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Ultra Naté / Ultra Nate

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It's been nine years since Ultra Naté (pronounced Nah-tay) released the international underground club anthem, "It's Over Now." In the time since, much has happened. She released two critically-acclaimed albums and numerous hit singles; excited audiences, from one corner of the globe to another, with her exhilarating live performances; redefined the parameters of dance music within the larger context of pop and rhythm-and-blues. And then, last year, after switching record labels, had the biggest success of her career with the worldwide smash single, "Free."

After rising to the top of Billboard magazine's Club Play and Maxi-Singles Sales charts, the anthemic "Free" quickly crossed over to the magazine's Hot 100 Singles chart, whereupon it exploded at Top-40/dance radio. In fact, "Free" remains in active rotation at many radio stations. While this excitement was happening stateside, across the pond--in England--"Free" became a Top-10 pop hit and was certified gold. The song was also a Top-10 pop single in both Switzerland and France. In Italy and Spain, "Free" reached the #1 spot on the national pop charts.

"Who knew that "Free" would explode in such a major way. I certainly didn't," says Naté smiling. "But it definitely made me feel like all my hard work was not for nothing. It's as if I came full circle and finally reaped the benefits of all the sacrifices I've had to make over the last several years. At one point, the song just seemed to take on a life of its own, and yes, I'm very grateful for that. To say that I'm happy would be an understatement."

Ultra Naté is also happy with Situation Critical, her first album on Strictly Rhythm Records. Merging euphoric pop melodies and innovative hooks with genre- stretching beat-intense rhythms, Situation Critical finds Naté entering a new phase of musical development, in terms of artistic control, songwriting style, and vocal verve. And after one listen to the album, it becomes readily apparent why the singer-songwriter is considered the contemporary dance floor diva. Hers is a voice full of attitude, style, and emotion.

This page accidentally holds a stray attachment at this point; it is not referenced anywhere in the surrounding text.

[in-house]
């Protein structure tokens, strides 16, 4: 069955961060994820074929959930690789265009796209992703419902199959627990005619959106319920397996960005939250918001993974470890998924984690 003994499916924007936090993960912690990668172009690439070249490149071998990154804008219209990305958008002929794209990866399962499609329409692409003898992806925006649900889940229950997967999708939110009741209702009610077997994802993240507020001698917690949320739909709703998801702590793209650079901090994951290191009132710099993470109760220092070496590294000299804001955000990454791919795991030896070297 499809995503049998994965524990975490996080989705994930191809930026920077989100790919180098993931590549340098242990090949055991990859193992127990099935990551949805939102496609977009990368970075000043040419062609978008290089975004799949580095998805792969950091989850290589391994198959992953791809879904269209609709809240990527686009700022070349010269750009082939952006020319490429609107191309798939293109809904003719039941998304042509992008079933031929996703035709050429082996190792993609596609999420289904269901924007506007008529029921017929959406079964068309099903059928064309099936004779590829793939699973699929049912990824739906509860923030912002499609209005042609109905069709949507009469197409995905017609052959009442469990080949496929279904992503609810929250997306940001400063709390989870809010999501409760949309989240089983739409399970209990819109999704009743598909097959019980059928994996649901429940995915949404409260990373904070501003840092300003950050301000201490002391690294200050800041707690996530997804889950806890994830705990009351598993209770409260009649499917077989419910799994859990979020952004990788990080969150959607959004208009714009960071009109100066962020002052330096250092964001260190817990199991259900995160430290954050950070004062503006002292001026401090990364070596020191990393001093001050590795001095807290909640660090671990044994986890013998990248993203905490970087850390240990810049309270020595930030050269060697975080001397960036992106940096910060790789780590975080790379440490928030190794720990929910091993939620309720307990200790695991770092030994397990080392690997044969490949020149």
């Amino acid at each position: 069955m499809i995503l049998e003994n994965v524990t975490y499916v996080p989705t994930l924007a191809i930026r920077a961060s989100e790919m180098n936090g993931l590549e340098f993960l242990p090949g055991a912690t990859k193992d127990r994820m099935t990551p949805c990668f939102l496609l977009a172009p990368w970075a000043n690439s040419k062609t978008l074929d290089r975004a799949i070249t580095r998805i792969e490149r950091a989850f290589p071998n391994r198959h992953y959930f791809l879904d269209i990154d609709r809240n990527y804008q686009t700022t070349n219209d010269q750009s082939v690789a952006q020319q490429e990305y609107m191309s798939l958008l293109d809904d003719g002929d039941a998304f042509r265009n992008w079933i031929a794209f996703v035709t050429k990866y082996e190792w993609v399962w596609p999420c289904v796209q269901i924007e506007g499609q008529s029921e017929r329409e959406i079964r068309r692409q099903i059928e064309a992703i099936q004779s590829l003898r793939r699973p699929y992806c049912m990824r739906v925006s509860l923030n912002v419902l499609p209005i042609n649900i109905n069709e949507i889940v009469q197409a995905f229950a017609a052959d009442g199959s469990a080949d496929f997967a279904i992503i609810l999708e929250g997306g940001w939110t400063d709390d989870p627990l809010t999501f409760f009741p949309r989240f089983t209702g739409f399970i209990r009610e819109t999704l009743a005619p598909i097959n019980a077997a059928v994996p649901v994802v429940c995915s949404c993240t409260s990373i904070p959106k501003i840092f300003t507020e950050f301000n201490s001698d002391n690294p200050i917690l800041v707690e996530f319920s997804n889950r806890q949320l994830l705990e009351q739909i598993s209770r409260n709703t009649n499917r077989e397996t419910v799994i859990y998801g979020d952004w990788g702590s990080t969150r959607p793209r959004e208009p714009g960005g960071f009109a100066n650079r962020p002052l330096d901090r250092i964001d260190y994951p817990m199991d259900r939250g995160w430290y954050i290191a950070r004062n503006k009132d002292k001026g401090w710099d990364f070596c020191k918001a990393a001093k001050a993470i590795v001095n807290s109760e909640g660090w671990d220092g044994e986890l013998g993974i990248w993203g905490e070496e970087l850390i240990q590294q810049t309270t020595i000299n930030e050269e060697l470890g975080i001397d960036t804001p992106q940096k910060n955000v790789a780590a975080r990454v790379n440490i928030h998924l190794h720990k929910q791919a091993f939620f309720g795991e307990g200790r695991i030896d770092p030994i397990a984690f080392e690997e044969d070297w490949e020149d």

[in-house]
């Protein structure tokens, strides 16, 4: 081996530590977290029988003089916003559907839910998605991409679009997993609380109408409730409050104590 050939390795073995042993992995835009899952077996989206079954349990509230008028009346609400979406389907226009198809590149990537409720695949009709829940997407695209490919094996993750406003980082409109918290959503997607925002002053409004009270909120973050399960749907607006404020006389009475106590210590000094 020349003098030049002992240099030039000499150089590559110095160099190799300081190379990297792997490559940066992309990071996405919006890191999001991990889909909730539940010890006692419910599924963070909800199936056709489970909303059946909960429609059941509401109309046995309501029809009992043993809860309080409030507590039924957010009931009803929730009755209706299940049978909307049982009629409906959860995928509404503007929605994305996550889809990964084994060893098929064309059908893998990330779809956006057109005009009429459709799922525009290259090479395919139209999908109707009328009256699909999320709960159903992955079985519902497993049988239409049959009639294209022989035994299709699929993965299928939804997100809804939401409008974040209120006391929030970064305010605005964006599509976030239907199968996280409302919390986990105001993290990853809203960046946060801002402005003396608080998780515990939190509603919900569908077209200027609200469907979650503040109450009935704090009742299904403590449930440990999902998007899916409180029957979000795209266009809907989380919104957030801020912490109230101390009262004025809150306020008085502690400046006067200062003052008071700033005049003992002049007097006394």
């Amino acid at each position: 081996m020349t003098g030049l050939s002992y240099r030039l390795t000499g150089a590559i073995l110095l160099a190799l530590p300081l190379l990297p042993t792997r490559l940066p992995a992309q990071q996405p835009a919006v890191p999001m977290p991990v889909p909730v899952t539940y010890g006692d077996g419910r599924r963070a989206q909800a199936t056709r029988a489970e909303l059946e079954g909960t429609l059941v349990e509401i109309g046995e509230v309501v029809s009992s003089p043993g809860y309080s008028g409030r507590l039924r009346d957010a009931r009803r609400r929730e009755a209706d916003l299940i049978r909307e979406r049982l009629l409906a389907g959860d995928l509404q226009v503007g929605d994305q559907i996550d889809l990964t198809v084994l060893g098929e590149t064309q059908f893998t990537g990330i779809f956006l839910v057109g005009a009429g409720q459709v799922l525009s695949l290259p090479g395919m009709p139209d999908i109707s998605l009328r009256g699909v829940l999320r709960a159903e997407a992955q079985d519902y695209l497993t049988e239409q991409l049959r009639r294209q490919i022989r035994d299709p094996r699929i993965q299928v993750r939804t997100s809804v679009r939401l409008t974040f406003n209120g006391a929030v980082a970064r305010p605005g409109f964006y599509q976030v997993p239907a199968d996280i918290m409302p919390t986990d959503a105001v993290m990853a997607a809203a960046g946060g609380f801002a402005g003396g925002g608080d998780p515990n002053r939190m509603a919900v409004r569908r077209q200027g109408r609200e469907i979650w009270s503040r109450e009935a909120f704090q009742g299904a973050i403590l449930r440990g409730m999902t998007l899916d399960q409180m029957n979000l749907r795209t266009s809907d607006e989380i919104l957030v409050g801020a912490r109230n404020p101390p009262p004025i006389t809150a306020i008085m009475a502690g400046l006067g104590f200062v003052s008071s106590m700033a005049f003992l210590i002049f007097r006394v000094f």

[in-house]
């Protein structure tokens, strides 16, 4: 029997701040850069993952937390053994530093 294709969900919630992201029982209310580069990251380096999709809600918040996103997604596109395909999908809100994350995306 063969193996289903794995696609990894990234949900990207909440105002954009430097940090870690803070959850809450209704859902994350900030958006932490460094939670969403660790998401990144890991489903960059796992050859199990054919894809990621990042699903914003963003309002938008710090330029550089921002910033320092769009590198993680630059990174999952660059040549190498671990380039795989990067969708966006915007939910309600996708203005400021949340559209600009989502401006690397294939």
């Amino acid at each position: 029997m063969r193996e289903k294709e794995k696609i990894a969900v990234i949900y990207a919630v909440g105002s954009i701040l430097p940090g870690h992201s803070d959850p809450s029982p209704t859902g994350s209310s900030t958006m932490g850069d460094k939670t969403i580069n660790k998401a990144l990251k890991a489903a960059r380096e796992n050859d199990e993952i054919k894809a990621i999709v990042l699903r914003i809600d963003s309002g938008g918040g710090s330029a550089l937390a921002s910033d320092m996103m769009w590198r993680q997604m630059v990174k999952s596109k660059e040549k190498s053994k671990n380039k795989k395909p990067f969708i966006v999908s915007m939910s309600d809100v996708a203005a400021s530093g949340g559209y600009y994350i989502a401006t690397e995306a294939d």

Now, give the album a few more listens and discover how the 12 tracks go beyond the dance floor. With soulful grooves and a distinctly hip vibe, Situation Critical effortlessly blurs the borders that still divide pop, rhythm-and-blues, and dance. But this is something Ultra Naté has been doing since the beginning--blurring musical borders, that is. Perhaps it's due to her colorful musical upbringing listening to such diverse acts as Culture Club, Dead Or Alive, Chaka Khan, Marvin Gaye, the O'Jays, Diana Ross, and the "Saturday Night Fever" soundtrack. "Whatever," laughs the singer. "This album is totally me--musically and lyrically. I have been influenced by so many artists and, on this album, it shows. I can honestly say that this is the first album where I was in control of the situation."

Situation Critical is a personal exploration into Naté's mind, body, and soul. By exploring themes close to her heart, Ultra, who penned all the lyrics on the album, ably offers a collection of songs that are sensitive, introspective, vulnerable and, yes, attitudinal. While Ultra Naté is well known for her songs that deal with the pains and hangovers of love, the new album finds her also offering social commentary; albeit Ultra style.

Ultra Naté was born in Havre De Grace, Maryland, and raised in Boston and Baltimore, where she currently resides. Her entrance into the world of music was quite accidental. "I was taking pre-med courses in college when I discovered the nightclub scene in Baltimore which is where I was introduced to the Basement Boys." After a night of clubbing, Ultra went back to the Boys' studio and, before the sun had a chance to rise, wrote and sang the lyrics for what would become the now-classic "It's Over Now."

"It really has been one incredible journey," says Naté about her career path thus far. "If there is one constant, it's that I've always been conscious of breaking down walls that divide dance music from other styles of contemporary music. It's not about exclusion, but about expanding one's musical horizons, and experimenting with new and different ideas. In the end, you must find a balance. Hopefully, I've done that with Situation Critical."

"There is so much ground for me to cover as an artist," she says. "Every day, there's a new idea or a new sound to try out. I feel like my best music is still ahead of me, and that's an exciting feeling."

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